Nobody Can Love You more

Genre: Non-fiction

Pages: 240

Pace: Moderate (gripping yet not for the impatient)

Why we chose it for you – It is a unique ethnographic study, replete with black and white pictures, sublime in its approach and vast in it’s scope.

Nobody Can Love You more’ by Mayank Austen Soofi is an attempt at bringing out the ordinariness in the extraordinary lives of the women of GB Road, the notorious red light area of Delhi. The author is gently probing, deeply observant and extremely patient in following the lives of sex workers of kotha (brothel) number teen sau (300) for three years.’NobodyCanLoveYouMore

I’d have whispered ‘Nobody Can Love you More’ in Mayank’s ears, if I was not privy to the trove of love that flows his way every single day. If you’ve been following the delhiwallayou’d be nodding vehemently at this point. If not, you’ve missed your spot on the time capsule that Soofi has built with unbelievable precision and patience (Just Kidding, his readers are fairly accommodating, you can hop on any of our laps) . Everyday he sets out, chronicling the city caught in a whirlpool of pollution, politics and precariousness of the people who renounce Delhi as soon as they exit Hauz Khas Village.  The raw unprocessed pictures that he uploads daily are like a mother’s hand-drawn chart to measure her child’s height, against an obscure wall of the house. The growth or stagnancy of the city cannot be helped, but it can be recorded in carefully curated pictures and words, and Mayank does just that.

My tryst with his thoughts began with his blog and followed the inevitable path to his book. ‘A gripping and intimate sketch of life in Delhi’s red light district’, the cover suggested in a playful yellow font. I anticipated sex, misery, poverty and helplessness neatly summarized to serve as a quick-reference-guide for the age-old debate on prostitution. But I found none of that.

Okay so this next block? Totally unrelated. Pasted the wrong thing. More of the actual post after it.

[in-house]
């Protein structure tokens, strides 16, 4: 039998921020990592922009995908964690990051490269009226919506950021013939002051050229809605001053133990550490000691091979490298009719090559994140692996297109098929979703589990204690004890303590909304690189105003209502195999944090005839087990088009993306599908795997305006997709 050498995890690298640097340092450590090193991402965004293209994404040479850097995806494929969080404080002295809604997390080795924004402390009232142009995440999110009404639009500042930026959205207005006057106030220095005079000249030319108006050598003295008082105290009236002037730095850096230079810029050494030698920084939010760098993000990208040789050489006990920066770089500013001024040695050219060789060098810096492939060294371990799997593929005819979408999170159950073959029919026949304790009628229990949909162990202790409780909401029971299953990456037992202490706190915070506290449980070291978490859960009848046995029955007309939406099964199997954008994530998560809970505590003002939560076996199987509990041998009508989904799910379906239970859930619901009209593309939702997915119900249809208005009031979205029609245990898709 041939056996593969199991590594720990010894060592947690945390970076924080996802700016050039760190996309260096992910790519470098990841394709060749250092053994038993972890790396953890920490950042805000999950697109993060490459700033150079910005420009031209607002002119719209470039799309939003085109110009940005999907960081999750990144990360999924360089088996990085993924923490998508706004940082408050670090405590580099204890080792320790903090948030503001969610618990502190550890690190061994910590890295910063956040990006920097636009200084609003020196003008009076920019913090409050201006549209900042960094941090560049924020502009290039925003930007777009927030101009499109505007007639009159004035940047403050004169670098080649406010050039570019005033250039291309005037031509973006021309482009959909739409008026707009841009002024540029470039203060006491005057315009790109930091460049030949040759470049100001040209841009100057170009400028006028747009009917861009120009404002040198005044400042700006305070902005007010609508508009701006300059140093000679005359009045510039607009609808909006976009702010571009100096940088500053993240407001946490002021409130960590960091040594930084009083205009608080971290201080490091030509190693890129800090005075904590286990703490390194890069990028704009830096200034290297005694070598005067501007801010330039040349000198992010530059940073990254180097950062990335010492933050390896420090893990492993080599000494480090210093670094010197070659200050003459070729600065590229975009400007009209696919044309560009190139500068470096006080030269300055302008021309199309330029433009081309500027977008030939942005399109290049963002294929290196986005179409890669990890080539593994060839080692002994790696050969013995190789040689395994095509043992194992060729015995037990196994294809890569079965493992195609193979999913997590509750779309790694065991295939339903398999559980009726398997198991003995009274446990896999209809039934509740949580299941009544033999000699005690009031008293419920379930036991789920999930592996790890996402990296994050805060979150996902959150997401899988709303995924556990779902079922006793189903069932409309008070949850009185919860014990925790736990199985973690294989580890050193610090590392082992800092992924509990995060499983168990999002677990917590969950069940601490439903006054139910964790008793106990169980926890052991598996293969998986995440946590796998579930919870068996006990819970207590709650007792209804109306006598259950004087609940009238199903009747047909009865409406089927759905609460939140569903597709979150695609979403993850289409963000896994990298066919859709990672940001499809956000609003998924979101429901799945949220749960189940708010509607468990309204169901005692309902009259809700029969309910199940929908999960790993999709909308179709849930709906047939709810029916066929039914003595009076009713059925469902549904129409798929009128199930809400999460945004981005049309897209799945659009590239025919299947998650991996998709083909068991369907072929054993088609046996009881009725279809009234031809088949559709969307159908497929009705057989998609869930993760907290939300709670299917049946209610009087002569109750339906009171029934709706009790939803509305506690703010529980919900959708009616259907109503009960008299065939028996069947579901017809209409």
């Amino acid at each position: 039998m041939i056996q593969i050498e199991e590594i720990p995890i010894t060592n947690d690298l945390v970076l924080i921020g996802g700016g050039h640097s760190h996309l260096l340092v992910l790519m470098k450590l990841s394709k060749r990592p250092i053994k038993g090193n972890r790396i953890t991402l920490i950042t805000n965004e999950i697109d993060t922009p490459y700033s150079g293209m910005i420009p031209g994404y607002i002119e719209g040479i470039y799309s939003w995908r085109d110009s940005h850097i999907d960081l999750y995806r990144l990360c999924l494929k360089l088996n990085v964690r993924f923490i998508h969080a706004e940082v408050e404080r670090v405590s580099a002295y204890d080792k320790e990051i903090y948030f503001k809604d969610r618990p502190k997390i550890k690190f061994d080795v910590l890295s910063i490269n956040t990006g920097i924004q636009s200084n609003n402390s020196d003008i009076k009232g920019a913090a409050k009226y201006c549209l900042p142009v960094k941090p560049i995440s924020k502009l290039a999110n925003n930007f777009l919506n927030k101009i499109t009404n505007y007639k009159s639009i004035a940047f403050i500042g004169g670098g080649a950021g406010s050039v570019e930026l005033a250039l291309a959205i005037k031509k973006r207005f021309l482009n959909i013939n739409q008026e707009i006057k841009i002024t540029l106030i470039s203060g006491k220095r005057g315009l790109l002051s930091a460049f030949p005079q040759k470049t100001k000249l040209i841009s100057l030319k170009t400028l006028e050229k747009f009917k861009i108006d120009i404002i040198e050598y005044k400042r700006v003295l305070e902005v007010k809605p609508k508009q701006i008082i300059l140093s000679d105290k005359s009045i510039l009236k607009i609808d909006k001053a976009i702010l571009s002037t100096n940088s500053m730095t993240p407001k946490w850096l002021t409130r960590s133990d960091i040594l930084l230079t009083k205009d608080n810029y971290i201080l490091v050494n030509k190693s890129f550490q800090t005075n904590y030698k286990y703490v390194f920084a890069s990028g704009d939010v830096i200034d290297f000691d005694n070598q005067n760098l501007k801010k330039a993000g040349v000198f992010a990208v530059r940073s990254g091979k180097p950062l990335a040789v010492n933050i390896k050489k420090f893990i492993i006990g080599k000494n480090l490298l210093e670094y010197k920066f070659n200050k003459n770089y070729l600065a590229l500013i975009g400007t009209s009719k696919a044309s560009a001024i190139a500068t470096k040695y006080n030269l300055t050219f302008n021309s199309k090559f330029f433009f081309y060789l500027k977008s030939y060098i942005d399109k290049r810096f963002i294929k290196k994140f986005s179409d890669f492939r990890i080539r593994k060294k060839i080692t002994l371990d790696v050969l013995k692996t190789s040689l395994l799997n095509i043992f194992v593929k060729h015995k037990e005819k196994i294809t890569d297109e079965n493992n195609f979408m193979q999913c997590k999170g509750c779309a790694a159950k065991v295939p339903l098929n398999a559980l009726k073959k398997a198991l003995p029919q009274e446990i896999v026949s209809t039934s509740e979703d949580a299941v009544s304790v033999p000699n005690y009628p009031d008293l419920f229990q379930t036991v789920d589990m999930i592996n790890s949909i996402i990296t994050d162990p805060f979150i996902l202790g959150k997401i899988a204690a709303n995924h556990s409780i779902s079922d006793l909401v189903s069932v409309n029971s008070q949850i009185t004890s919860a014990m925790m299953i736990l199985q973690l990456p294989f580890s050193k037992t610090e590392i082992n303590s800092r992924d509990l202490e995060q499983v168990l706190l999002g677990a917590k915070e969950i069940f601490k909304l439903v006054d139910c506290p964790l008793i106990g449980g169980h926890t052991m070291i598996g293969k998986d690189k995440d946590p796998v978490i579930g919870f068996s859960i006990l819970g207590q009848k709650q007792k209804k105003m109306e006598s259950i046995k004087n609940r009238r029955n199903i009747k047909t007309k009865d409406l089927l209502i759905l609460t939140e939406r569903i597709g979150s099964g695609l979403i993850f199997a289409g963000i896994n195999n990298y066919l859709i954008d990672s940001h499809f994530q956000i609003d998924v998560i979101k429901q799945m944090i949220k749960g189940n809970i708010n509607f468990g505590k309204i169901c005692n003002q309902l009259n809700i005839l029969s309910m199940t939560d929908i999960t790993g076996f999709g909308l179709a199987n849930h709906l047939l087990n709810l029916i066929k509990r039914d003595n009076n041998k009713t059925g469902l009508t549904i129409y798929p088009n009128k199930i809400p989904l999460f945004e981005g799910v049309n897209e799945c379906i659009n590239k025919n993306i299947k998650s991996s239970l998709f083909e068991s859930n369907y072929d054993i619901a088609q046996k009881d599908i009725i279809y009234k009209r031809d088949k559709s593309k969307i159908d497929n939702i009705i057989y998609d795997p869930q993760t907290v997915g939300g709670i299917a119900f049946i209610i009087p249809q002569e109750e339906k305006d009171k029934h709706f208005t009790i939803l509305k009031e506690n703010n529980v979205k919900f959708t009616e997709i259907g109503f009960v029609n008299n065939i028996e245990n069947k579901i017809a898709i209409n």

Soofi does not write with authority or expertise, he converses. He points at nothing, yet you find yourself absorbing details as your pupils adjust to the darkness. As you sift through the pages, you get a worm’s eye view into life at the GB road. He literally begins his journey from the bottom of the staircase littered with lecherous men and latrines, spiraling through handrails of innate desires, into rooms that see no sunlight but witness many a climaxes, to finally lead you to a terrace of normalcy, where these women cook, clean, pray and play with their children till the sun sets and work begins.

You find yourself next to Mayank, peering into the world below bustling with incongruence. Yet the longer you stand and look, the more in-sync and interdependent it appears.

Soofi paints these personal narratives on a historic canvas as he traces the roots of the present crude form of prostitution back to Chawri Bazar where tawaaifs were trained in classical music and dance and young men from wealthy families were sent to them to learn etiquettes and the art of dialogue.

You gather no intelligent points from the book, you gather lives, lives that have been valued so low, but have so much more texture than our own cushioned existences. Despite following a documentary style, the book is not heavy with details to become impervious. This book is a great example of literary journalism, it observes in fine prose but never judges.

The book follows a Socratic approach and the chapters are interspersed with black and white pictures that capture light as it shamelessly and gleefully dances through the seemingly dark world of desire.

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